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But aside from exceptional work from those three, the rest of the forwards and defensemen are closer to garden-variety role players, and this is reflected in the statistics. Montreal is 20th in goals per game, 21st in shots against, and 25th in shots per game. The Canadiens are a subpar possession team that relies too heavily on counterattacks and a nonpareil goaltender to snatch victory from the jaws of defeat.
Much like the Blues, the Capitals’ strength is their versatility. They pride themselves on getting their hands dirty and scoring with the forecheck. If an opponent places too many skaters beneath the dots, the defense can burn them with their heavy shots.
Washington also has a plethora of capable puck-handlers who can carry the puck with speed through the neutral zone and attack off the rush. This allows coach Barry Trotz to achieve more balance by sometimes using Evgeny Kuznetsov as a playmaker for Alexander Ovechkin — still the NHL’s most redoubtable sniper — instead of relying on Nicklas Backstrom or Marcus Johansson.
The Capitals’ puck management has improved under their new bench boss. Trotz has installed more structure and defense, and the Caps have dramatically improved in the noteworthy possession metrics. There is more accountability from the forwards, and offseason additions at defense have helped Washington field a blue line without any replacement-level defensemen.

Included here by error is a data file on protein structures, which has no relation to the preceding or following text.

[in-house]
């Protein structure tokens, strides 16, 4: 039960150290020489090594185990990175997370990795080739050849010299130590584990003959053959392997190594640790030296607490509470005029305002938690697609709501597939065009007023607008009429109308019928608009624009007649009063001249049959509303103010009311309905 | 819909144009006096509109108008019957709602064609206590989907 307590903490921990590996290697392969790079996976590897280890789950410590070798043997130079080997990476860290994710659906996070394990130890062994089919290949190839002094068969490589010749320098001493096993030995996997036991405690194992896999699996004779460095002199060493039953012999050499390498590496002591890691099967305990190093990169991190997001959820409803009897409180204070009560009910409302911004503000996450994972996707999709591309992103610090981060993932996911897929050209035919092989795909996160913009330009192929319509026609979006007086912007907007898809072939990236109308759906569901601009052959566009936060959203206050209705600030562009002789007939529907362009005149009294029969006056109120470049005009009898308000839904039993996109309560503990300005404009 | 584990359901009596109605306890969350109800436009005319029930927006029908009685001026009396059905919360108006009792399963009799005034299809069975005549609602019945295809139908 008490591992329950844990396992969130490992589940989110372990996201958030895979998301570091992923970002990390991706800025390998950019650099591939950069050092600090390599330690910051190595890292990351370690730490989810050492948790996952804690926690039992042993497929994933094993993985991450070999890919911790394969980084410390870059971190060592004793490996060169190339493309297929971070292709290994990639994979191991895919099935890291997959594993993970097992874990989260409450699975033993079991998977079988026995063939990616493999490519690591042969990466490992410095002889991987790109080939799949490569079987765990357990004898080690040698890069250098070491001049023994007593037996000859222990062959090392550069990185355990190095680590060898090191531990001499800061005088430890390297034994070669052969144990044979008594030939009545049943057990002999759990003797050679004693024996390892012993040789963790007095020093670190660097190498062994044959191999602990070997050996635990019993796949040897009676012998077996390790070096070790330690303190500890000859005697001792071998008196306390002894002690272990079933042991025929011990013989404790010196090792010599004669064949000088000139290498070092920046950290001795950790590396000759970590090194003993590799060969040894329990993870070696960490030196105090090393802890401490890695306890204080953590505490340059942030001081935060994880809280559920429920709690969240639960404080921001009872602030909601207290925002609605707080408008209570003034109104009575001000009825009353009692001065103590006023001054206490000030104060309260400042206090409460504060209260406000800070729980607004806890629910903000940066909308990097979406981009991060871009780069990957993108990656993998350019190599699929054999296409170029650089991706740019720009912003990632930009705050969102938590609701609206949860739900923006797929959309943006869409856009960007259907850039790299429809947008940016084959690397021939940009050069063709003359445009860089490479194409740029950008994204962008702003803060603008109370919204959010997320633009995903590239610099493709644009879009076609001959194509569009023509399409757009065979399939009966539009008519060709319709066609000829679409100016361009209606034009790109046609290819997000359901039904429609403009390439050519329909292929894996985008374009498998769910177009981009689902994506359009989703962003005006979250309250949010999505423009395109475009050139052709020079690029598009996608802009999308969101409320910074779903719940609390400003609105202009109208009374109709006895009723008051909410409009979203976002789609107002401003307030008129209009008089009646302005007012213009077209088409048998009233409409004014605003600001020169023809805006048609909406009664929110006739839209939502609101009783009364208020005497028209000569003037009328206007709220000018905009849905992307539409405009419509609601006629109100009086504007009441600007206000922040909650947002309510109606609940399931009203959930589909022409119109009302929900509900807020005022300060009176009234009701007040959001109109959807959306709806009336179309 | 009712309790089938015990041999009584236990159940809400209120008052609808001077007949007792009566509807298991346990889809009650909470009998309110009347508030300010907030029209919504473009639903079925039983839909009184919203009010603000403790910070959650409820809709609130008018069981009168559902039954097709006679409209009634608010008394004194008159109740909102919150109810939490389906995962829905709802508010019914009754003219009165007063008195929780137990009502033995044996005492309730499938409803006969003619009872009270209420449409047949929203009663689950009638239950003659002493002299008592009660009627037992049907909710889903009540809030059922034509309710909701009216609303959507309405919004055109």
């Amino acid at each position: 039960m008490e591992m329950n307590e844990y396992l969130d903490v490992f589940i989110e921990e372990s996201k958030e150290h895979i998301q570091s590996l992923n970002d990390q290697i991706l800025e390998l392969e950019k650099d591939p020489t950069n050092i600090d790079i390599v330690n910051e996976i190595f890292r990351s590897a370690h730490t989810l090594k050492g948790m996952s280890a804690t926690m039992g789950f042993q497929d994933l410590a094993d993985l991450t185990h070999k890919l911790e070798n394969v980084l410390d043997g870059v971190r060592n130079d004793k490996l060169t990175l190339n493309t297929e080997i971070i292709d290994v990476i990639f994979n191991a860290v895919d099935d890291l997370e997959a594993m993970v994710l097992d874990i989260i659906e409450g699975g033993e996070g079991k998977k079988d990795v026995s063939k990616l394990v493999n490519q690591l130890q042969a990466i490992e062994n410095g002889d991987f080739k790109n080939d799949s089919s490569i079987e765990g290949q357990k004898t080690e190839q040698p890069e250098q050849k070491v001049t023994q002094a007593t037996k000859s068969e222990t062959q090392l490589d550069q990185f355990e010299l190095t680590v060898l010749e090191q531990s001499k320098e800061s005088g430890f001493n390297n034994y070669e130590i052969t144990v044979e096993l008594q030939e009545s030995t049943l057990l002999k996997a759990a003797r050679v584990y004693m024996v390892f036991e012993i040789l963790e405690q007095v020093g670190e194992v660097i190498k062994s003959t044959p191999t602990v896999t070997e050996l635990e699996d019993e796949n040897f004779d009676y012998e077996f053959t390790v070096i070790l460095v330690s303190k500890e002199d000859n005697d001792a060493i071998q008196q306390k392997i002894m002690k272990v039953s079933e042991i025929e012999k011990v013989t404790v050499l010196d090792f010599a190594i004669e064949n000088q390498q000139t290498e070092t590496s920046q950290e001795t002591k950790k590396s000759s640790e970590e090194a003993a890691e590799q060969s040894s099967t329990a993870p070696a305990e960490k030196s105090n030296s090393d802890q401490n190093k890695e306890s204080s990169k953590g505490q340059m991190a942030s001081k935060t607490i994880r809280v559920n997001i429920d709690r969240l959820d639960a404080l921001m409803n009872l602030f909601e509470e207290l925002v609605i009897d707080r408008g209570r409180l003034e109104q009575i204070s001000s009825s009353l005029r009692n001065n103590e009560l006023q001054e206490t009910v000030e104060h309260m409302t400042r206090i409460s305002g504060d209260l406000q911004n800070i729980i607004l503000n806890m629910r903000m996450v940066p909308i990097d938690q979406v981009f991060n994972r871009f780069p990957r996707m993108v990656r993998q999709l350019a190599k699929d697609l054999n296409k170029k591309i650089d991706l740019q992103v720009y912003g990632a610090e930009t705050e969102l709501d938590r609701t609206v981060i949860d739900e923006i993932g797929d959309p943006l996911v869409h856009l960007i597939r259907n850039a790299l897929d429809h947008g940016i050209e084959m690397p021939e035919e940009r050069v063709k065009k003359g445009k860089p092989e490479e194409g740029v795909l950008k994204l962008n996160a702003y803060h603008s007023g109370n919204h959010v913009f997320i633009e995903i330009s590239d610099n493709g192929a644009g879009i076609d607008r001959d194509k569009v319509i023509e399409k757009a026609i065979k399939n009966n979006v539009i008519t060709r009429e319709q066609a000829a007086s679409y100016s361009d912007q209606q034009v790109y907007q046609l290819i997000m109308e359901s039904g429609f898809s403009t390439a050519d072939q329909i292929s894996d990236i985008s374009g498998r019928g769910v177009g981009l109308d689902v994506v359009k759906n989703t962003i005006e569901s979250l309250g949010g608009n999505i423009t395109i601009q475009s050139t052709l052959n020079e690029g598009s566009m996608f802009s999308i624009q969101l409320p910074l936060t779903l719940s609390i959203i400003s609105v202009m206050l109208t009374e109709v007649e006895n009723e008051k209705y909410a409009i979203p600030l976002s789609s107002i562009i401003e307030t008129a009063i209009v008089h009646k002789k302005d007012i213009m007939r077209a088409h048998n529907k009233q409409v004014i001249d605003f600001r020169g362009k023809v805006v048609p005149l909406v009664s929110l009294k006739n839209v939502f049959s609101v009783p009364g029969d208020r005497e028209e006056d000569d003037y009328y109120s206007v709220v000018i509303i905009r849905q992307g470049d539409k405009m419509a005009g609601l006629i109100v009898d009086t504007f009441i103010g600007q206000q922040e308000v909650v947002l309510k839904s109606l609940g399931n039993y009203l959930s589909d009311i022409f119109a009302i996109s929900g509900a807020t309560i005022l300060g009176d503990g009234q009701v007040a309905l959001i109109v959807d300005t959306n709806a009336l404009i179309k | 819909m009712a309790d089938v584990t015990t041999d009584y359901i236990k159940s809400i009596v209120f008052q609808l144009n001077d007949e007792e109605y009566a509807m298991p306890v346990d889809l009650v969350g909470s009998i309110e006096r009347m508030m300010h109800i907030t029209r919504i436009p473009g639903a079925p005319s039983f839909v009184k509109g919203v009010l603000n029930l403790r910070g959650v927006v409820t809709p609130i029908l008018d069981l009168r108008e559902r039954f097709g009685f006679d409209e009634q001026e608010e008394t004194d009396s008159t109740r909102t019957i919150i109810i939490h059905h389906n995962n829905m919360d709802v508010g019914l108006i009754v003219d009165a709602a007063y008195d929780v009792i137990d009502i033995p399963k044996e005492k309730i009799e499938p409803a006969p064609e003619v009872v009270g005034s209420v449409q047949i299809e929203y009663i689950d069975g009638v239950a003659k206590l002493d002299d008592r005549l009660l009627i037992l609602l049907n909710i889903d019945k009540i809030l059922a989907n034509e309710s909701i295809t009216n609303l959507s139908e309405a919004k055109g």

The Winnipeg Jets are a difficult team to play against because they are gigantic, quick, and skilled. And with the return of Dustin Byfuglien, the team’s unsparing security apparatus, they will become even more challenging. Under coach Paul Maurice, the Jets’ improvement on defense has been conspicuous, and they have the fifth-best shot attempts against per 60 minutes at even strength (CA60) of any team in the NHL, per war-on-ice.com. A look at their Hextally chart reveals that accumulating shots against the Jets on 5 on 5 is a brutal task.
However, what makes the Jets most intriguing as a sleeper is their side of the bracket. They will play the Ducks in the first round and, even though they are 0-3 against them this season, there are reasons to like the matchup for Winnipeg.
The Jets can match the Ducks’ size and physicality, and both teams’ goaltenders are question marks. The Ducks own the two best players in the series (Getzlaf and Perry), but the Jets’ depth is better and they have stronger metrics. It is conceivable that, if the Jets upset the Ducks, they could then win a soft second-round matchup against the Flames or the Canucks, and shockingly thrust themselves into the conference finals.